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The debate over the International Criminal Court (ICC) has reached a crucial juncture. The ICC has been a long-standing project, actively underway since the 1980s. Originally, the ICC was designed to meet the concerns of Caribbean countries about extraterritorial national criminal jurisdiction. The war in the former Yugoslavia and the massacres in Rwanda made it plain that additional forms of deterrence were necessary to address genocide, systematic war crimes, and crimes against humanity. In 1994, the International Law Commission proposed a draft statute for a permanent international criminal court worked over and debated during three additional years of preparatory work, and then brought forward in July 1998 by the Rome Conference, after five weeks of intense negotiations, in a proposed treaty package to establish the ICC.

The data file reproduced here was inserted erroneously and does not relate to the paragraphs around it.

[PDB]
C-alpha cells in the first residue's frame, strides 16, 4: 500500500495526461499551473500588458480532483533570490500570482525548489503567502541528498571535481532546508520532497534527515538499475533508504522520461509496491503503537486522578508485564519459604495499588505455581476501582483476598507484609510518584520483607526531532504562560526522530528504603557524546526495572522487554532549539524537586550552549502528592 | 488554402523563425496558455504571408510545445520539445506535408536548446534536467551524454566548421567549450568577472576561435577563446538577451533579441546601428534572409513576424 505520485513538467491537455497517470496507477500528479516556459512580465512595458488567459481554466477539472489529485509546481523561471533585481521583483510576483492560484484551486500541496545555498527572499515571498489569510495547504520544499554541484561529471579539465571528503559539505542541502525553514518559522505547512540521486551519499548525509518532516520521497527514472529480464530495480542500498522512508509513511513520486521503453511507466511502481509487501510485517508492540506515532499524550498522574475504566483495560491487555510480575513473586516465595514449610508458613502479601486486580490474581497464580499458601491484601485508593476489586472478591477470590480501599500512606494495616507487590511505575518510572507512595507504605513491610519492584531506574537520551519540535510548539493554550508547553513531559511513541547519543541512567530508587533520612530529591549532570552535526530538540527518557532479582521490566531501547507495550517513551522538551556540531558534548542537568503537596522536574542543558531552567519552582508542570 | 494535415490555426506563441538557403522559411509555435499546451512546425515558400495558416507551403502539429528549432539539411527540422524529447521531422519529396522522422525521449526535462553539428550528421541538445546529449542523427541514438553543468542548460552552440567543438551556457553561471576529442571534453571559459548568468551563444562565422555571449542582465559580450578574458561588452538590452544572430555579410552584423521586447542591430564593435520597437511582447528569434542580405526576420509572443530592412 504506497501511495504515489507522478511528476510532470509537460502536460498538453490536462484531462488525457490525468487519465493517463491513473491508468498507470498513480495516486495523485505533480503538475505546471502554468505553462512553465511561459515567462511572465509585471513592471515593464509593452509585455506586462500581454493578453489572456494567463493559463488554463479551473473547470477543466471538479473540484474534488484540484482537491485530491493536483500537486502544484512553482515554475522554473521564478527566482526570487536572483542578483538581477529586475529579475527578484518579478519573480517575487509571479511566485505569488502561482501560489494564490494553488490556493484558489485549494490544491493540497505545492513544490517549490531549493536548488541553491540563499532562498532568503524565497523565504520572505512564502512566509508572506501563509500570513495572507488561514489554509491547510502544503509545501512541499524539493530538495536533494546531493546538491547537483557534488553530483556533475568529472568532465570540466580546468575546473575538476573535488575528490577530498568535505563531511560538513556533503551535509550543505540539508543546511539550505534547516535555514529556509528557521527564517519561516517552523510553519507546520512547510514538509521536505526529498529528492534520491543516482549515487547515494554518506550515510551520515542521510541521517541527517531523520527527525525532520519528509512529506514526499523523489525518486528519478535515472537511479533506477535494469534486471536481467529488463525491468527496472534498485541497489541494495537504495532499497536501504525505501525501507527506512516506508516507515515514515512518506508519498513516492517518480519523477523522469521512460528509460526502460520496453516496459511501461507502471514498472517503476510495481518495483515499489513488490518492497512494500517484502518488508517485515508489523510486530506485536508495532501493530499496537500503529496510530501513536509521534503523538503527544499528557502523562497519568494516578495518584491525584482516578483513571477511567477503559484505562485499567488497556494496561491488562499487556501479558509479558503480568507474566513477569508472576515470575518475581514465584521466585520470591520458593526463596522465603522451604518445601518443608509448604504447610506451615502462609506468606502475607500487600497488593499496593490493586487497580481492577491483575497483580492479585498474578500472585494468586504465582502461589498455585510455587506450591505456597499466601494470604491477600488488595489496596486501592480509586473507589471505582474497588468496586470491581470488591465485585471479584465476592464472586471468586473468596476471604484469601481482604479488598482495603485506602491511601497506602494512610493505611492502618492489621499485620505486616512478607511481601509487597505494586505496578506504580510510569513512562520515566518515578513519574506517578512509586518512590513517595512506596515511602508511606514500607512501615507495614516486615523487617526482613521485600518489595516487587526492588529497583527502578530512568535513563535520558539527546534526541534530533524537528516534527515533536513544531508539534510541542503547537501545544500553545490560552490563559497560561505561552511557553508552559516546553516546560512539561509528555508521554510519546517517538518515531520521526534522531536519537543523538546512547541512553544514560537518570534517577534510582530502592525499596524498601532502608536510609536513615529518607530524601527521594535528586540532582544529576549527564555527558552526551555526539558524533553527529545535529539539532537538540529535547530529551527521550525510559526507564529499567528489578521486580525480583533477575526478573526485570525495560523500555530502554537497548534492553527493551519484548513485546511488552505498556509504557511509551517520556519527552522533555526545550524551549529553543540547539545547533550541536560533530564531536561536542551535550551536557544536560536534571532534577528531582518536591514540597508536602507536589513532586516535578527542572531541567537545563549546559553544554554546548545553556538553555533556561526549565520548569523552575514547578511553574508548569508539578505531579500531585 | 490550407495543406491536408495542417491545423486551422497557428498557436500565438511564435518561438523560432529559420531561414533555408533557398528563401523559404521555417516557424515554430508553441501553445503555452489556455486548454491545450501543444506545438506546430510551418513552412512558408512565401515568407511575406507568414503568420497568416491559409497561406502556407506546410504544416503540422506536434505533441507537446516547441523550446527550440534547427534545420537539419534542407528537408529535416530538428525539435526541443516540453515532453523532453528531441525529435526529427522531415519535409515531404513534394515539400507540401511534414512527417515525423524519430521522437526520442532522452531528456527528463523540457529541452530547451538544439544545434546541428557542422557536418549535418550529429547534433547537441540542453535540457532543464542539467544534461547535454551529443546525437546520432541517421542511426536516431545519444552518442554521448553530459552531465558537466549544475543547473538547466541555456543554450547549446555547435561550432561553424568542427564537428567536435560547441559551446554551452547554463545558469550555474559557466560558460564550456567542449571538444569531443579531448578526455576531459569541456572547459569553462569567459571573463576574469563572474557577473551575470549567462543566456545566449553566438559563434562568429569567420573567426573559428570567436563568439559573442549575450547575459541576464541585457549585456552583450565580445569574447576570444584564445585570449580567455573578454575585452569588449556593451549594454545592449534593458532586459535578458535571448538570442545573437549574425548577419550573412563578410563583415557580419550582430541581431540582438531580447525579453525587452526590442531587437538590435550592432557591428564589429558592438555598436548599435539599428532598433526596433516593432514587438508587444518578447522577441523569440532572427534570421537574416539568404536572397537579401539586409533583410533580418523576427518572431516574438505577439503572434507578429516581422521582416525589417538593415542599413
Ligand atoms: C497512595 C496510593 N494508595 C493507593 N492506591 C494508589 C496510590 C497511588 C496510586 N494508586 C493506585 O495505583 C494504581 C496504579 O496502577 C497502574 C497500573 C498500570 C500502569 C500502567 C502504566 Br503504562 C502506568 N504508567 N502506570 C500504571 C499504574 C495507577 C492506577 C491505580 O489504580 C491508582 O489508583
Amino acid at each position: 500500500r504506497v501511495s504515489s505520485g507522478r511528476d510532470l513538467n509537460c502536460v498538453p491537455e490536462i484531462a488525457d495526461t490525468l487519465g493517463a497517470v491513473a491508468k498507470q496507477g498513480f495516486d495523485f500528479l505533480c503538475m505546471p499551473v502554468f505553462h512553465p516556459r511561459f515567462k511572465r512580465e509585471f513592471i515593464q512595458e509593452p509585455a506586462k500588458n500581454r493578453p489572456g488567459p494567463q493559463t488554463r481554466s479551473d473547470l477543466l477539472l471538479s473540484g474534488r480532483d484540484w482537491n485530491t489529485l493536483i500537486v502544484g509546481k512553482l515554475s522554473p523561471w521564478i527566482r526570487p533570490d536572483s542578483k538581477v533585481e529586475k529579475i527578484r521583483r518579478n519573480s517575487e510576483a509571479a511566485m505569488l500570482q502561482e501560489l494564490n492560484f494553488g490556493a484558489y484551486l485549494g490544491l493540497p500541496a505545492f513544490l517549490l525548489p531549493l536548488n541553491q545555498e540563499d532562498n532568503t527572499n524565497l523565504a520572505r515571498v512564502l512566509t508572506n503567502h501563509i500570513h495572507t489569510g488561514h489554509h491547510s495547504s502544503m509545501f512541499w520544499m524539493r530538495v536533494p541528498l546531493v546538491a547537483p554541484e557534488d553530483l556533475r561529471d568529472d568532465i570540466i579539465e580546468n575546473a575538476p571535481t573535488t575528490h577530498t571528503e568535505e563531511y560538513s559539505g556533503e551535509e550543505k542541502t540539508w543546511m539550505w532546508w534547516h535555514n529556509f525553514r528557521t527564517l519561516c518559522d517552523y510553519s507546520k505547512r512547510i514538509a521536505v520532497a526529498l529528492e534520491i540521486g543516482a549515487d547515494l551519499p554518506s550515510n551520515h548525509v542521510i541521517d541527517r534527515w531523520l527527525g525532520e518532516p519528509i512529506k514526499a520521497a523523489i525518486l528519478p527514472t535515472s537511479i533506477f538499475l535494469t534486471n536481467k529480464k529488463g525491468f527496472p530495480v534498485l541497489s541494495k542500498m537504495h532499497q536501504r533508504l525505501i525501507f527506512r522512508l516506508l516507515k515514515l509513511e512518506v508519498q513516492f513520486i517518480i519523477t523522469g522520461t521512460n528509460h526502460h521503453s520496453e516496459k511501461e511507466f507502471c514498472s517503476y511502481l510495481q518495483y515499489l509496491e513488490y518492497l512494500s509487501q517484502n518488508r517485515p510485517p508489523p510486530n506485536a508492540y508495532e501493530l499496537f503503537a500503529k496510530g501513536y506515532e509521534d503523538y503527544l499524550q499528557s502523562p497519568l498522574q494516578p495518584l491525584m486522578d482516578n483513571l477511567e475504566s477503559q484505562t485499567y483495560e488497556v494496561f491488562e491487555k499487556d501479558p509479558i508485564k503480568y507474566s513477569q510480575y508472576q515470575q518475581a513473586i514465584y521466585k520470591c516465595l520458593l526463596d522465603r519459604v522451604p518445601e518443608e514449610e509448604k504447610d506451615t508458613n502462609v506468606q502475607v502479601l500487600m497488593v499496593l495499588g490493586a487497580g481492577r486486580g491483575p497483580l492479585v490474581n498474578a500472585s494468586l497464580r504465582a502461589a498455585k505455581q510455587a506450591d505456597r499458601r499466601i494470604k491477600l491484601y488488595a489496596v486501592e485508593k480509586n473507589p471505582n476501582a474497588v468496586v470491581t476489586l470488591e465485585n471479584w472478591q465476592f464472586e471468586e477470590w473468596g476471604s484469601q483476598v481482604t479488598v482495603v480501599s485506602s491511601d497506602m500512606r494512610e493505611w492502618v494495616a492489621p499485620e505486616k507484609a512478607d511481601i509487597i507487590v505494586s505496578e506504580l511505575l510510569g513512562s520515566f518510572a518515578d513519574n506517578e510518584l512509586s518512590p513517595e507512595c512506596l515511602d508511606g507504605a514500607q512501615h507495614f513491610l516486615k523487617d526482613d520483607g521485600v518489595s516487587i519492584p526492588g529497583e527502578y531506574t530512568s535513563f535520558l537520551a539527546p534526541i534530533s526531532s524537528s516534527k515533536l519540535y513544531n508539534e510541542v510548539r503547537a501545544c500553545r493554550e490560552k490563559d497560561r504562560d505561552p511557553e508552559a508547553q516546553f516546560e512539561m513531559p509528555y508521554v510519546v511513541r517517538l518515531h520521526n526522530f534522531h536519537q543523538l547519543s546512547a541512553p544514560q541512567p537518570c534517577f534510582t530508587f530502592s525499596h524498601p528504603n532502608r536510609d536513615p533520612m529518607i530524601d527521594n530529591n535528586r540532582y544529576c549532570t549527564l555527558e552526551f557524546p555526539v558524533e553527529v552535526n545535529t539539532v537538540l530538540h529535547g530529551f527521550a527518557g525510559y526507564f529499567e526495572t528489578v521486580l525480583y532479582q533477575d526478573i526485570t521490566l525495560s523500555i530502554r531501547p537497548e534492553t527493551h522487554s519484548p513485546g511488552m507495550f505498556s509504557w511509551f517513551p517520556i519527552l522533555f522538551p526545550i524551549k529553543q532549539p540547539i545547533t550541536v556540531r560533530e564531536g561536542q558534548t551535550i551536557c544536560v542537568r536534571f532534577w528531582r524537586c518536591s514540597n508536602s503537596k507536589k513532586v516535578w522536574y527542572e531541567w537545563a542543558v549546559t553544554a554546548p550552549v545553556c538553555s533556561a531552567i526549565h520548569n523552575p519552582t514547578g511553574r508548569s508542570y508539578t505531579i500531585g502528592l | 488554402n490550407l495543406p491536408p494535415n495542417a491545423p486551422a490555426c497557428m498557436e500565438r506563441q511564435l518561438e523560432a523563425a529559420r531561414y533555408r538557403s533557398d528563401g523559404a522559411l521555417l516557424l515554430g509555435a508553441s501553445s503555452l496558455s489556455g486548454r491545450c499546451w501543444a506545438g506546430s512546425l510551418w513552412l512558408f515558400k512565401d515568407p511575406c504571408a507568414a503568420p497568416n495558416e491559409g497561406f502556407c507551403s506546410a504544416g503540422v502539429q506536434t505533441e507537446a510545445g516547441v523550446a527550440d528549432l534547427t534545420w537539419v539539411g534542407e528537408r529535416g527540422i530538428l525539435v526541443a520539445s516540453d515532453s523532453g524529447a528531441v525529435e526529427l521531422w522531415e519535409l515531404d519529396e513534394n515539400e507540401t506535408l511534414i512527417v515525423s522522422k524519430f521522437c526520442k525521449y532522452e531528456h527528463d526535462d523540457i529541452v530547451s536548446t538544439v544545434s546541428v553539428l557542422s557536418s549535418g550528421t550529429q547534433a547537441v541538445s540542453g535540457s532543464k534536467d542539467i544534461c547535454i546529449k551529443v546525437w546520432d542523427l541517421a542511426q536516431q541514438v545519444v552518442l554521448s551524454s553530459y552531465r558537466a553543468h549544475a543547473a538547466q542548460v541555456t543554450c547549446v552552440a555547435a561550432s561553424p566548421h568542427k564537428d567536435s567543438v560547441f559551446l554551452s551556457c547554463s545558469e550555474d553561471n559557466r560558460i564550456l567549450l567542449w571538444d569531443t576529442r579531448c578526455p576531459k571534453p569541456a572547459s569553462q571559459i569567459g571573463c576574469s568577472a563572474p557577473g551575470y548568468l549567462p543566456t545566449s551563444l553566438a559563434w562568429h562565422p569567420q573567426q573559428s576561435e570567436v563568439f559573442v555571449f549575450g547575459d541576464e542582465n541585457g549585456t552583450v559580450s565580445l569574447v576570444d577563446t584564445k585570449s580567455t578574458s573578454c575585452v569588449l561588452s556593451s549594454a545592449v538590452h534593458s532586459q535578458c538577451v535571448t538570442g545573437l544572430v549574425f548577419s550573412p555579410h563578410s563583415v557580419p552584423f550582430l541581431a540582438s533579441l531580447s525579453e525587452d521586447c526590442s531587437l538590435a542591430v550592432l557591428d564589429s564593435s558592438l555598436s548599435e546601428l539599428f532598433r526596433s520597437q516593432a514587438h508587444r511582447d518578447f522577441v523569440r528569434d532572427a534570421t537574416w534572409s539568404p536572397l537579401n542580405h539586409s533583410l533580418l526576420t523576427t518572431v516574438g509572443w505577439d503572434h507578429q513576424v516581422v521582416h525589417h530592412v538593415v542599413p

The Rome Conference achieved several important goals. The Rome Treaty established that the Court's jurisdiction should extend to internal as well as international conflicts. Although the Geneva Conventions of 1949 restrict their jurisdiction to interstate war and many States remain equivocal about international intervention, the Bosnian and Rwandan examples are too shocking, and the development of international human rights law too far along, to permit the claim that abuse of a national population is of no concern to other international actors. The Rome Treaty also applied the modern definition of crimes against humanity, recognizing that constraints on gross abuse of a population should not be limited to events in a state of war. Rather, systematic and extreme mistreatment of a local population, through torture, disappearances, and extrajudicial executions, can be charged as a crime against humanity even if war has not been declared. A broad definition of crimes against humanity warns all governments of the possible consequences of violence directed towards their own people.
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